do snow tubing down a very small hill. If your kid is older they can try a
snowboard too. There's even a tiny conveyor belt ski lift to get to the top of
the tiny hill! Our daughter wanted to go back and do the skis a second day,
and she's only 2 1/4. We rented a cabin in the Tahoe Donner area, which is
about 20 minutes drive from Soda Springs over Donner Pass when the roads
are good. We've also stayed at a B&B right at Planet Snow Kids (you can walk to
the play area) called the Always Inn (it was OK but B&B's aren't really our style;
we preferred renting the cabin). There's an adult downhill ski area there too.
I enjoy cross-country skiing, and I'm trying to figure out how
to do it with an 11 month old baby. He weighs 21 pounds and I'm
hesitant to use a backpack for him since falling is part of
skiing for me and it's a long way down from up there. Has
anyone else used a backpack for skiing? I've also seen people
pulling little baby sleds that attach to their hips, and that
looks fun, but I'm not sure where to rent one or how well they
Most XC places that rent skis also rent those baby-trailer sleds
(they are also called 'pukhs' or something like that) -- but you
may want to call ahead and reserve it as there may be only one.
We have an Equinox bike trailer that converts to a ski trailer;
buying one is a good option if you could also use a bike trailer.
I think my Ergo soft backpack may be a more comfortable solution
this year, though I wouldn't have tried it with the heavier and
more awkward frame backpack we had for our first baby. I won't
know until mid-March though! But the trailer works well enough
once you get used to it, and it certainly won't hurt the baby if
you fall while using it! Just be sure your baby is well
bundled, because sitting in there with just a thin sheet of
plastic between body and snow gets COLD -- and don't expect to
ski as far or as fast as you used to, because the sled is heavy.
Those little sleds are called ''pulkas,'' at least where I've
rented them. It changed my skiing life as a mom when I
discovered them. I first rented one at Tahoe Donner (it was
helpful to reserve it). We have also rented from Marmot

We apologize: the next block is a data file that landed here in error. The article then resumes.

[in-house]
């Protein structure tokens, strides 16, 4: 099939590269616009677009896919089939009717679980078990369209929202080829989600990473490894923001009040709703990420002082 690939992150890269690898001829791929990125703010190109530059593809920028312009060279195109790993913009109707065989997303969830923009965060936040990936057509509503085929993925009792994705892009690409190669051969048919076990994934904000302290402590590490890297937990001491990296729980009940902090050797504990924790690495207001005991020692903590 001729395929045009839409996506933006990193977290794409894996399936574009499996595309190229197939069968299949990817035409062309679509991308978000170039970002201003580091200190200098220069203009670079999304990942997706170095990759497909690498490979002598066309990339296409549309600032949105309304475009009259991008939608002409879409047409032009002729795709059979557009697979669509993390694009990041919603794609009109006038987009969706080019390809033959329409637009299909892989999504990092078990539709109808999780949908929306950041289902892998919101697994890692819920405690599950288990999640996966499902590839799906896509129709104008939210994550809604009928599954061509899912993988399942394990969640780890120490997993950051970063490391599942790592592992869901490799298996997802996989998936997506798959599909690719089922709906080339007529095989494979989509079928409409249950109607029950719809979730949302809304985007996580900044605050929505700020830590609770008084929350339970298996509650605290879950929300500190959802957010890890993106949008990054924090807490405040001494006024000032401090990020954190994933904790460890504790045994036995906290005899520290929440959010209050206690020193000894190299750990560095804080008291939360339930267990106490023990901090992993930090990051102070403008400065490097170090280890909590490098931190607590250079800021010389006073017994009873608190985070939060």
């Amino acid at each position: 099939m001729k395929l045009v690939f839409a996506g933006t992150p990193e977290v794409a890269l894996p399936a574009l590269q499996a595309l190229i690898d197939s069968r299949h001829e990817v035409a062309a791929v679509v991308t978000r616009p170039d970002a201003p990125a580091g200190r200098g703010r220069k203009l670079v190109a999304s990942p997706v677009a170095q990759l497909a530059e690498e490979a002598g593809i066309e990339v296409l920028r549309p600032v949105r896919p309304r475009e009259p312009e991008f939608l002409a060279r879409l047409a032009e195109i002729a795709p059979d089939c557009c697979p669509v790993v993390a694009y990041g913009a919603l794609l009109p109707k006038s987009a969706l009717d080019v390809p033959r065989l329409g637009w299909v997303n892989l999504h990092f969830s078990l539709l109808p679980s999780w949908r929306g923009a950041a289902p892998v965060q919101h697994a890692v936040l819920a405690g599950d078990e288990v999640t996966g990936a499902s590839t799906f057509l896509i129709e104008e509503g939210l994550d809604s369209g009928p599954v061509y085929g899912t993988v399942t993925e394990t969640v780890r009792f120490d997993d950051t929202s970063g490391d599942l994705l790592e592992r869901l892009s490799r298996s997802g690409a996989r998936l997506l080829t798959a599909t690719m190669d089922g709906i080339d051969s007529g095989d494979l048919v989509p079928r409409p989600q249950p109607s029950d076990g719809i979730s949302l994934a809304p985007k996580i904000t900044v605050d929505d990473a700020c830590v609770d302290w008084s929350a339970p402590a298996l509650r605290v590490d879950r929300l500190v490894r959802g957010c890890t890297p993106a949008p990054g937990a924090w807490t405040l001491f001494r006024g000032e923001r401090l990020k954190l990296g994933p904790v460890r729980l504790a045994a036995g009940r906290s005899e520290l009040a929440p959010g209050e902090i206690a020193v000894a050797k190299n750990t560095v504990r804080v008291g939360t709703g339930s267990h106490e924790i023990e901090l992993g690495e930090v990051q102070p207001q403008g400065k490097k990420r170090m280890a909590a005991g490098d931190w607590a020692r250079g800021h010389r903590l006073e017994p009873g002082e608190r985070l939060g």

Mountain Works in Berkeley. I'm sure many cross country ski
places that rent skis also rent the sleds, but it's a good idea
to check first. We bundled the baby up warmly, as he wasn't
getting the workout we were. He was NOT crazy about it, but he
often slept. My 4 year old daughter loved it, and we found the
two of them could go together in the sled, when she was tired of
skiing. It also gave me more stability--less of those falls.
I have a friend who works at a ski resort and he told me this
story about a man who was skiing with his baby in a backpack,
fell down and caused multiple injuries to his child. Granted,
this was downhill skiing, but since you know you're prone to
falling, why would you want to carry your baby like this?
Remember that kids, up until the age of four or so, are subject
to shaken baby syndrome, since their brains have more ''wiggle
room'' than ours and can easily be slammed up against the skull,
causing swelling, injuries, death, etc. It seems like people get
this idea that they can do anything and everything with their
babies, and they don't always use common sense. Pull your kid in
a sled if you like and wait until he's old enough to start skiing
on his own.
I am a single mom with an 11-year-old boy who has suddenly decided he
''hates'' to ski. I, on the other hand, love skiing and am feeling very deprived.
I've posted a request for a caregiver where I could leave my son for occasional
weekends so I can go skiing without him. Any other ideas? He's quiet, spends
most all day reading, and likes other kids, older and younger. (I'd also welcome
suggestions for sitters in the Donner Pass area, too.) HELP! Thank you.
To Ski-bummed: We too had a boy who hated skiing. We had to pay him a
quarter each short run so that he could spend time playing video machines in
the lounge afterwards, to even get him on the slopes. Then he took a
snowboarding lesson and everything changed. Give it a try. It might work
for you too.
It seems to me that an 11-year old could stay in the lodge by himself - or
better, with a friend his age as a companion, especially as you say he likes
to read and likes other kids. That way he could go on the drive and share
meals with you, but you could spend some hours on the slopes without him.
Maybe with a friend he'd at least make a snowman!